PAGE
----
This charming rustic bookshelf is easy to make out of unfinished wooden crates from Walmart. Let me show you how!
I have seen a variety of attractive wooden crate projects over the years, so I was excited when Walmart recently started carrying unfinished wooden crates–I just knew that sooner or later they would ask me to do a craft project and I’d have a perfect excuse to build some shelves. I’m a reader and my kids are readers, so we frequently are over run with library books, our own books and magazines in the den. I really wanted a narrow bookshelf to fit in an unused corner to corral them all! This DIY Bookshelf made from the unfinished crates (finished by Yankee Bill and me of course) is perfect.
DIY Wooden Crate Bookshelf Materials
5 Unfinished Wooden Crates
Pre-Stain Wood Conditioner (Minwax, 16 oz)
Stain/polyurethane 1 Step (I used Minwax Antique Walnut Gloss 440 in the 8oz size, should have gotten 16 oz)
Mending Plates (4 pk of 4ea 2 inch plates)
Sandpaper (220 grit)
Steel Wool #0000 (if sanding between coats of stain)
The total for this project (not including the dropcloth, gloves and paint brushes which I had on hand already) was $72.04. Which is far, far less than any other bookshelves I saw that were the right size and shape and that I actually liked anywhere else. If you had everything else on hand and all you needed was the crates and the mending plates to hold them together the cost would be $51.13.
DIY Wooden Crate Bookshelf Directions
The first step is too look over your crates carefully–before you even leave the store. These crates are very rough and unfinished, so try to choose those with the least rough wood, splits, knotholes etc.
When you get them home, bust out your sand paper and start sanding! You want to remove all the splinter hazards, smooth out rough wood, and generally touch up the crates. I was going for a rustic look, so I did a really thorough job with the 220 grit sandpaper (the roughest), wiped them all down with a tack cloth to remove the sawdust and called it good. If you want to be less rustic (or have little fingers in the house and are worried about splinters) I’d sand it a couple more times with successively smaller grit sandpaper.
Next came the staining, which I accomplished with plenty of help from Yankee Bill (thanks again honey!). I was excited to find the Minwax Pre-Stain Wood conditioner in the paint section of Walmart. The idea behind this is that you apply it, let it soak in for 10-15 minutes, then rub off any excess. Within the next 2 hours you can apply the stain and it will go on more evenly and without blotchiness (which can be an issue with raw softwood, such as these unfinished pine crates).
I was also thrilled to find that Minwax makes “PolyShades” a stain and polyurethane in 1 step product. Typically with stain you brush it on then wipe it off, let it dry, repeat if necessary (using #0000 steel wool to “sand” in between coats) and then finally add polyurethane for protection and gloss. Brushing on this product with no wiping and no final poly coat (although you should still use the steel wool between coats) was FAR easier. Of course you can always do this project with regular stain and poly, or even with paint.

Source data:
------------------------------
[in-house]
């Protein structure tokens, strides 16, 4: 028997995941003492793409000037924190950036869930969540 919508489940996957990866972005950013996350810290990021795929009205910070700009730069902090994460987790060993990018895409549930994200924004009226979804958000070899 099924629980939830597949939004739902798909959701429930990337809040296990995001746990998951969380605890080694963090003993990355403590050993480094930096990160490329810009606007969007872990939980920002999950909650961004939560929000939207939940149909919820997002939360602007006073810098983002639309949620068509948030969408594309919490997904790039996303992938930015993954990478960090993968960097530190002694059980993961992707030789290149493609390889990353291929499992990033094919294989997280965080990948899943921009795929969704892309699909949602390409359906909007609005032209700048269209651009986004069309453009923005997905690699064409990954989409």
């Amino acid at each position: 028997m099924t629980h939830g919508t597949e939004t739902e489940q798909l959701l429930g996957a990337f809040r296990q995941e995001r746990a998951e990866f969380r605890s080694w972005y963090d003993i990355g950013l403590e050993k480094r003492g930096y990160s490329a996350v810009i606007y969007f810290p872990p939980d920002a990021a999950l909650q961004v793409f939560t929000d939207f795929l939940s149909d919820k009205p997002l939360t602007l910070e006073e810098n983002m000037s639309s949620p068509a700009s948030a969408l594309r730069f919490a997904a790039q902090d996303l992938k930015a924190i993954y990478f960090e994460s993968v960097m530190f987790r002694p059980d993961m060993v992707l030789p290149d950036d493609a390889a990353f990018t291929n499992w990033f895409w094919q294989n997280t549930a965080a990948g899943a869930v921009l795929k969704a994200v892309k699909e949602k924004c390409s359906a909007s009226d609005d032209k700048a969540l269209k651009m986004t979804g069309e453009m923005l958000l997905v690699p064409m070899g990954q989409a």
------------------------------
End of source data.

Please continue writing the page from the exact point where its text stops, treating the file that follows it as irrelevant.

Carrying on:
As a note–the 8oz jar of PolyShades BARELY covered my crates with a single coat–and that was with skipping the backs and the tops of all the crates (except for the crate designated for the highest shelf–that needed it’s top stained). I am happy with the color and finish on the crates, but I would have done a second coat if there had been enough product.
And yes, you do want to wear gloves and use a dropcloth. They don’t call this stuff “stain” for nothing folks.
When it was time to use the mending plates, Yankee Bill and I decided that we didn’t like how the bright metal plates looked against the wood. I had a partial jar of “hammered metal” spraypaint down in the basement, so we used that. A black would have looked good too–sort of like a wrought iron effect.
Yankee Bill was kind enough to pull out the drill and do the connecting for me. If you look in the pictures below you will see that the backs of the crates are not finished–and you will also note that the mending plates aren’t always straight. In a couple of places he had to adjust them to avoid hitting a metal staple. We chose to do one plate on each side where the crates met in the back, and then one plate where each crate met on the sides at the front of the shelf.
There was only one issue when we were finished putting the crates together–the slats didn’t line up exactly between crates! So those “unfinished/unstained” tops showed through in just a couple of places. I pulled out the can of stain (there were just dribbles inside) and a kids paintbrush I didn’t mind destroying and fixed it.
Then all that was left was to place the bookshelf and fill it up. This is a very tall, narrow bookshelf, so the best and safest thing to do is to actually attach it to the wall with a tip resistant strap. If you choose not to do that be careful and make sure you keep heavy items on the bottom shelf. I am just so thrilled with my bookshelf! Of course you can make it in different configurations–shorter, wider, multiple heights. You can change the look by varying the stain color, using paint, or even using different colors for the inside and outsides. Get creative!
I hope I’ve inspired some of you to try making your own Wooden Crate Bookshelf!